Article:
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N.L. cancer survivor Jennifer Ryan to Shave for the Brave in support of YACC

Jennifer Ryan is going to cut her long, blonde hair at Newtown Elementary in Mount Pearl on March 29. The 33-year-old teacher and mother of three was diagnosed with thyroid cancer in January 2017 and, after finding out about Young Adult Cancer Canada and all its programs, decided to participate in its 2018 Shave for the Brave campaign.
Jennifer Ryan is going to cut her long, blonde hair at Newtown Elementary in Mount Pearl on March 29. The 33-year-old teacher and mother of three was diagnosed with thyroid cancer in January 2017 and, after finding out about Young Adult Cancer Canada and all its programs, decided to participate in its 2018 Shave for the Brave campaign. - Sam McNeish

Each of us are dealt a bad hand or two throughout our lives.

It is how you deal with those bad hands that defines who and what we are and who you will become.

Just ask Jennifer Ryan, a young and seemingly healthy wife, mother of three and someone who takes pride in helping others as an Instructional Res

ource Teacher at Newtown Elementary in Mount Pearl.

She was diagnosed with thyroid cancer in January 2017 and, like almost everyone who gets that bad hand, she had all the thoughts and fears that accompany the news.

“I had hurt my back, so I was going to chiropractor for that. Afterwards, I had a pain in my neck and I experienced spottiness in my eyes and dizziness. I wound up in emergency,’’ Ryan said.

“On Jan. 9, they came back with the diagnosis that it was cancer. The doctor was surprised as I was,’’ she added.

Ryan said she was glad her mother was with her at the time due to the shock of the prognosis. She met with her husband at lunch that day to talk about it, to gain comfort and insight into what happens next.
Then her maternal instincts took over.

“I went into mom mode, getting things in order, when do we get this going (for treatments).”

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Like most people who are stricken with cancer, she wondered why it happened and her mind wandered through all of the scenarios that could play itself out. And then anxiety sets in.

“I still worry, especially when you get close to checkup time, bloodwork, wondering ‘Oh God, what can happen now,’ ” she said.

But through it all she is fortunate to have her husband Paul and three children: Mia (8), Lucy (5) and Jack (2) who have been a great support as she navigates her way back to health.

“I thought being a mother to three children was tough, but the medications and being fatigued have been tougher. It was a good six months before I got that straightened around.”

She underwent surgery at the end of January 2017 where about half of her thyroid was removed. After her pathology came back it was determined the cancer had spread to eight of the 10 lymph nodes that were removed, so she had to undergo a second surgery in March to remove the remaining half of her thyroid.

After recovering from the surgery, she was scheduled for follow-up treatments, the main one being radiation, which would be done in a pill form. This was a five-day process as she has to be in isolation for five days following taking the pill.

“The treatment went fine, and my scans came back fine,’’ she said noting a sense of relief from that diagnosis. Ryan is currently on a six-month follow up program to monitor her cancer.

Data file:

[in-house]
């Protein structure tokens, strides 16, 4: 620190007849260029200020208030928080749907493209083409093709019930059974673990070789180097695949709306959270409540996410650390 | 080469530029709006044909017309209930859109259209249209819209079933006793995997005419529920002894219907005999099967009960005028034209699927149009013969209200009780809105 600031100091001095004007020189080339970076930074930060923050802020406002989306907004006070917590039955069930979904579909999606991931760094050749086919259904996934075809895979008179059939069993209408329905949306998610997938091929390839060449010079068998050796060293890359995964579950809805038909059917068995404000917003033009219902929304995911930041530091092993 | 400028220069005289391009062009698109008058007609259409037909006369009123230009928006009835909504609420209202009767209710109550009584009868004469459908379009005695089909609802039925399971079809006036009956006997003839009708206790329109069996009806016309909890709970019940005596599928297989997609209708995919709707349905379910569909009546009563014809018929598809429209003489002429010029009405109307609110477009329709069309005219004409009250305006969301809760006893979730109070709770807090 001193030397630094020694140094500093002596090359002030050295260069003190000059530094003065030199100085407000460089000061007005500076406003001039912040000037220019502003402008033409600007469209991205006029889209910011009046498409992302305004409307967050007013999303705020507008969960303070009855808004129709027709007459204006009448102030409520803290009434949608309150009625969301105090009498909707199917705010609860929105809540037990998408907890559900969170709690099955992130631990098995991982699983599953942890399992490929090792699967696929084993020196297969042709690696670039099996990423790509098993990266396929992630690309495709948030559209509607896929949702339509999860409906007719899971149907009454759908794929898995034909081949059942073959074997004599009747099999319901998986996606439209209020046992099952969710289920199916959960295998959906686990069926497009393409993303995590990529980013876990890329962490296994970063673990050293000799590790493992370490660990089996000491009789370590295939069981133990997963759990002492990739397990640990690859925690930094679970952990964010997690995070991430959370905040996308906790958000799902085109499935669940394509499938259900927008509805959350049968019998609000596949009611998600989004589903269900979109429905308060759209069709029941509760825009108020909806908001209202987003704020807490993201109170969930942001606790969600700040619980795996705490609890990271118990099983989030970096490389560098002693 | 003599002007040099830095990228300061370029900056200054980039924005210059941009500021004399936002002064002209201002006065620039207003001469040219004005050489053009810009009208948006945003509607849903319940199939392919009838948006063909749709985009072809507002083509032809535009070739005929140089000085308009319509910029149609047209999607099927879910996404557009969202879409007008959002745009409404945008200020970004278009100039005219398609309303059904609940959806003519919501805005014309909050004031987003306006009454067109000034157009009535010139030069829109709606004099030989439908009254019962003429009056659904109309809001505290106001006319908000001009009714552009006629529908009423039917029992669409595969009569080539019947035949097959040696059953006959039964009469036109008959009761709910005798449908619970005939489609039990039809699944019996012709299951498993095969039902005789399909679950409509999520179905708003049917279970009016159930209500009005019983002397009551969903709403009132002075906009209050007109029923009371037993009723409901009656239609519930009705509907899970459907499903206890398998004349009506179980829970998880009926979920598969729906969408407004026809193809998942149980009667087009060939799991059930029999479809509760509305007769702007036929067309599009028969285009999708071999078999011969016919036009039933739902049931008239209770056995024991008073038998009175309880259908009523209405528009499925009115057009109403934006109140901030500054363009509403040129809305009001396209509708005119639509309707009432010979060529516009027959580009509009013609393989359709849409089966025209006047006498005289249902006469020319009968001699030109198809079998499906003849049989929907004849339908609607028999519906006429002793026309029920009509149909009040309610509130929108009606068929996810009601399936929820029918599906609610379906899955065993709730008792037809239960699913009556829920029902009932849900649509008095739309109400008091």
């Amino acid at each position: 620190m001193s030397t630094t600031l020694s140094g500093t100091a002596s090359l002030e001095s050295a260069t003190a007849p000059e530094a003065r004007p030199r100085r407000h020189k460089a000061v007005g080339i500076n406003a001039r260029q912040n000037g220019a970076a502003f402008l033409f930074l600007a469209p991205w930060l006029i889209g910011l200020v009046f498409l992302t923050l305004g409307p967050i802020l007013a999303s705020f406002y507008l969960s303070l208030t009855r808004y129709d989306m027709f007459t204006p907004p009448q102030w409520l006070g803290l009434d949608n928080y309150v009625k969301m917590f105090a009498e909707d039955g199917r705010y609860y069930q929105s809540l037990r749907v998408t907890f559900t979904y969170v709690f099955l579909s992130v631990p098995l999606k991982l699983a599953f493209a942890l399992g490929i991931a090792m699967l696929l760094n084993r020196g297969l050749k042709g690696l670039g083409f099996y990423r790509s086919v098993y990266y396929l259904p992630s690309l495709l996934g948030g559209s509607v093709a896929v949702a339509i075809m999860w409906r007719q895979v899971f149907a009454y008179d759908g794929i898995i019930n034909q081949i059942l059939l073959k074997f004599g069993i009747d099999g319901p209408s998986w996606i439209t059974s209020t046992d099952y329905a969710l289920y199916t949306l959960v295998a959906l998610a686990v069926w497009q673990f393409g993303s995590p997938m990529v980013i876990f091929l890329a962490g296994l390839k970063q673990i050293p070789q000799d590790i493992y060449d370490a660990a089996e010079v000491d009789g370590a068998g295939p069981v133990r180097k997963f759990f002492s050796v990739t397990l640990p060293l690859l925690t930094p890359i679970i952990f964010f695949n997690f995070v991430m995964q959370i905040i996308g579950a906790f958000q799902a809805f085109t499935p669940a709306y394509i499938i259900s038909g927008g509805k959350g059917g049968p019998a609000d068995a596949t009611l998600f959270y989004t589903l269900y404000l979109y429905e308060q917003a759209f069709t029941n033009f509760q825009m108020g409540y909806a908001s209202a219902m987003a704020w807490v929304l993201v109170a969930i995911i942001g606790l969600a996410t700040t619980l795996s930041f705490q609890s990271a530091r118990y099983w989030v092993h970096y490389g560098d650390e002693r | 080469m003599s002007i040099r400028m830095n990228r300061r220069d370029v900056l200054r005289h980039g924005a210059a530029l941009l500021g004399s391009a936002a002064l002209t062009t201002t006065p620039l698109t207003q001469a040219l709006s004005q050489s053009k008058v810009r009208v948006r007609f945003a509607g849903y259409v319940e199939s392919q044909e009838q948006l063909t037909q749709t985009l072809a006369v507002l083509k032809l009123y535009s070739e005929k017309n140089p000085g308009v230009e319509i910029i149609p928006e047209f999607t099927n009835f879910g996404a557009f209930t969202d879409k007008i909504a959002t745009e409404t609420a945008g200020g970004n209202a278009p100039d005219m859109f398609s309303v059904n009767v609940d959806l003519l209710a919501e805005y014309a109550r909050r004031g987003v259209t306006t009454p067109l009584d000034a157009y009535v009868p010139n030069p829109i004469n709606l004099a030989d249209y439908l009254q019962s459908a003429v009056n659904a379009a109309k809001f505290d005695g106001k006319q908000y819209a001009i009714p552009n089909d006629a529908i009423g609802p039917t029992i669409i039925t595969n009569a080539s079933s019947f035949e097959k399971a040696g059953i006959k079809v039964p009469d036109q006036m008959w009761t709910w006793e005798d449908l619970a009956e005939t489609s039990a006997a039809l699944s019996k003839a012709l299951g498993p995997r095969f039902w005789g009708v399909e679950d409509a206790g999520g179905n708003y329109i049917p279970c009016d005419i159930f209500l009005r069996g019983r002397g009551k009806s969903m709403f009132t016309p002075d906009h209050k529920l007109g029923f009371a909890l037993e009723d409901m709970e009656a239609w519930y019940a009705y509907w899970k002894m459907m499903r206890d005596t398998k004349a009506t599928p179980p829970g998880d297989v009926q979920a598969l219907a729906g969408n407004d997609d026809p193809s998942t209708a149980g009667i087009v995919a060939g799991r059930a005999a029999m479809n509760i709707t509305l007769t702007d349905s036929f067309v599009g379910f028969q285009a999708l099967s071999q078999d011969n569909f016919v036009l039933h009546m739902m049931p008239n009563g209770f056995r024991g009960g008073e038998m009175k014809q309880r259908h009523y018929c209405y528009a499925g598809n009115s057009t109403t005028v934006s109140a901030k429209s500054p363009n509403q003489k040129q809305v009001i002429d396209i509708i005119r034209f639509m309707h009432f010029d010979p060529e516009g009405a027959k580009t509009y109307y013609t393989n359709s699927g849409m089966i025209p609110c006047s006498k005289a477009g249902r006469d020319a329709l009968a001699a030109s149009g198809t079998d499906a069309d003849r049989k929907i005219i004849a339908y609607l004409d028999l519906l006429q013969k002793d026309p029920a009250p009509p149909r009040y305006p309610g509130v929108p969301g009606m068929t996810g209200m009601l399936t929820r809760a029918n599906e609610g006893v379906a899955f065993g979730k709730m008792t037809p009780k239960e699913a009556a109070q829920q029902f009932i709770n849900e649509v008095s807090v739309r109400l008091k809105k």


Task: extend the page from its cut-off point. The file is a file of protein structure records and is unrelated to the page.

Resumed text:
How she could help
Being someone who works with students with needs outside the regular school system on a daily basis, it was a natural progression for her to want to help others.

Ryan was introduced to YACC through someone she works out with, and researching the organization, she attended a YACC conference in June.

“This was a great experience. I found lots of supports there, and it was very helpful for what I was dealing with at the time,’’ she said.

“I also went to a retreat in Rocky Harbour in the fall. I got to climb Gros Morne Mountain, went to Woody Point and ziplined in Corner Brook. The retreat was for people who wanted a physical experience, but also trying to connect with other cancer survivors,” she added.
So to help those in a similar situation as hers, she decided to participate in the 2018 Shave for The Brave program in support of YACC.
She will shave off her long blonde locks on March 29 in front of her entire school community at 2 p.m.

“After I learned what YACC was all about, I wanted to shave, to jump on board. They do great work,” Ryan said.

“I am trying to raise awareness and educate the students as to what the organization (YACC) is. I am currently at $1,200 raised. My goal is $1,500, but I hope to exceed that.”

She has explained to students at Newtown about her cancer and in addition about the retreat, the conference and about the programs YACC offers,’’ she added noting the students are excited and working hard to help the cause.

How to be involved
Anyone wishing to donate to Ryan’s fundraiser can do so by logging on to shaveforthebrave.ca/jenniferryan. This link will bring you to a donation page where interested persons can make a donation.

Newtown Elementary is leading the way at this time in money raised, followed by the Marine Institute and Mary Queen of Peace Elementary School.

Young Adult Cancer Canada's mission is to support young adults (ages 15-39) as they move with, through and beyond cancer and to be the connection to peers, bridge out of isolation, and source of inspiration. Every cancer, every stage, their motto is YACC’s got your back.

For more on YACC, log on to www.youngadultcancer.ca.
 

samuel.mcneish@thetelegram.com

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